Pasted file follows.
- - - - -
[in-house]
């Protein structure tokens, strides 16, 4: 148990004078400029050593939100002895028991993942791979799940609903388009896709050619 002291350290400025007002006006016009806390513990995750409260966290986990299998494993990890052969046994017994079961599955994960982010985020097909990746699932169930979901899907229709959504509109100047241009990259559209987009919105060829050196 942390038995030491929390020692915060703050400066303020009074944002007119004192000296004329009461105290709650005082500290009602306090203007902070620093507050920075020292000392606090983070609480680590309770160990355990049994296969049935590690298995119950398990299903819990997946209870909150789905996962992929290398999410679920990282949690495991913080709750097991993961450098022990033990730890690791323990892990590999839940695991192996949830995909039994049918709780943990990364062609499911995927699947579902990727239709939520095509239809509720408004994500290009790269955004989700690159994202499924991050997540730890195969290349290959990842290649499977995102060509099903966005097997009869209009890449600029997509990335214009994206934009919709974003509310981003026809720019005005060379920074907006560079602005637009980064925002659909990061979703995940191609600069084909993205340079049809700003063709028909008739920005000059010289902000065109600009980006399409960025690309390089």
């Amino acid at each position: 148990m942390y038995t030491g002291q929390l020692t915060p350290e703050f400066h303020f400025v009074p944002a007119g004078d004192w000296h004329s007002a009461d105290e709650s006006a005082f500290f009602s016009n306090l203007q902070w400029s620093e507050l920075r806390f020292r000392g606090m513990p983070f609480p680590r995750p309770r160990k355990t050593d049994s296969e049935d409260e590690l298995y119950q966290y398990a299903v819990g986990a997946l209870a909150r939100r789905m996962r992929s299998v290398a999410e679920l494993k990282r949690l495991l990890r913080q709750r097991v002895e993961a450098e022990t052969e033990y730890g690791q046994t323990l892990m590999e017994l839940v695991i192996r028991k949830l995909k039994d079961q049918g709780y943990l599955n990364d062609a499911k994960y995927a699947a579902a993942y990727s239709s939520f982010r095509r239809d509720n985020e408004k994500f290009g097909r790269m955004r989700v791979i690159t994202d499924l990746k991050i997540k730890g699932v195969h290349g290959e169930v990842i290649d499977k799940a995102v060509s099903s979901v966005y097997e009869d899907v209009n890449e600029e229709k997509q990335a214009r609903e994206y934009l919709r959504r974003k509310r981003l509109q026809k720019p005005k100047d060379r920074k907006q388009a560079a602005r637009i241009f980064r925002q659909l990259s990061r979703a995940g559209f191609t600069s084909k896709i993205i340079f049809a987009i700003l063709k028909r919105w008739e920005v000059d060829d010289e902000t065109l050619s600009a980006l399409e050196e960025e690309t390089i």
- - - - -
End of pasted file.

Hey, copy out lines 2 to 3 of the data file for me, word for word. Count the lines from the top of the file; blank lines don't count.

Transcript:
């Protein structure tokens, strides 16, 4: 148990004078400029050593939100002895028991993942791979799940609903388009896709050619 002291350290400025007002006006016009806390513990995750409260966290986990299998494993990890052969046994017994079961599955994960982010985020097909990746699932169930979901899907229709959504509109100047241009990259559209987009919105060829050196 942390038995030491929390020692915060703050400066303020009074944002007119004192000296004329009461105290709650005082500290009602306090203007902070620093507050920075020292000392606090983070609480680590309770160990355990049994296969049935590690298995119950398990299903819990997946209870909150789905996962992929290398999410679920990282949690495991913080709750097991993961450098022990033990730890690791323990892990590999839940695991192996949830995909039994049918709780943990990364062609499911995927699947579902990727239709939520095509239809509720408004994500290009790269955004989700690159994202499924991050997540730890195969290349290959990842290649499977995102060509099903966005097997009869209009890449600029997509990335214009994206934009919709974003509310981003026809720019005005060379920074907006560079602005637009980064925002659909990061979703995940191609600069084909993205340079049809700003063709028909008739920005000059010289902000065109600009980006399409960025690309390089």
């Amino acid at each position: 148990m942390y038995t030491g002291q929390l020692t915060p350290e703050f400066h303020f400025v009074p944002a007119g004078d004192w000296h004329s007002a009461d105290e709650s006006a005082f500290f009602s016009n306090l203007q902070w400029s620093e507050l920075r806390f020292r000392g606090m513990p983070f609480p680590r995750p309770r160990k355990t050593d049994s296969e049935d409260e590690l298995y119950q966290y398990a299903v819990g986990a997946l209870a909150r939100r789905m996962r992929s299998v290398a999410e679920l494993k990282r949690l495991l990890r913080q709750r097991v002895e993961a450098e022990t052969e033990y730890g690791q046994t323990l892990m590999e017994l839940v695991i192996r028991k949830l995909k039994d079961q049918g709780y943990l599955n990364d062609a499911k994960y995927a699947a579902a993942y990727s239709s939520f982010r095509r239809d509720n985020e408004k994500f290009g097909r790269m955004r989700v791979i690159t994202d499924l990746k991050i997540k730890g699932v195969h290349g290959e169930v990842i290649d499977k799940a995102v060509s099903s979901v966005y097997e009869d899907v209009n890449e600029e229709k997509q990335a214009r609903e994206y934009l919709r959504r974003k509310r981003l509109q026809k720019p005005k100047d060379r920074k907006q388009a560079a602005r637009i241009f980064r925002q659909l990259s990061r979703a995940g559209f191609t600069s084909k896709i993205i340079f049809a987009i700003l063709k028909r919105w008739e920005v000059d060829d010289e902000t065109l050619s600009a980006l399409e050196e960025e690309t390089i």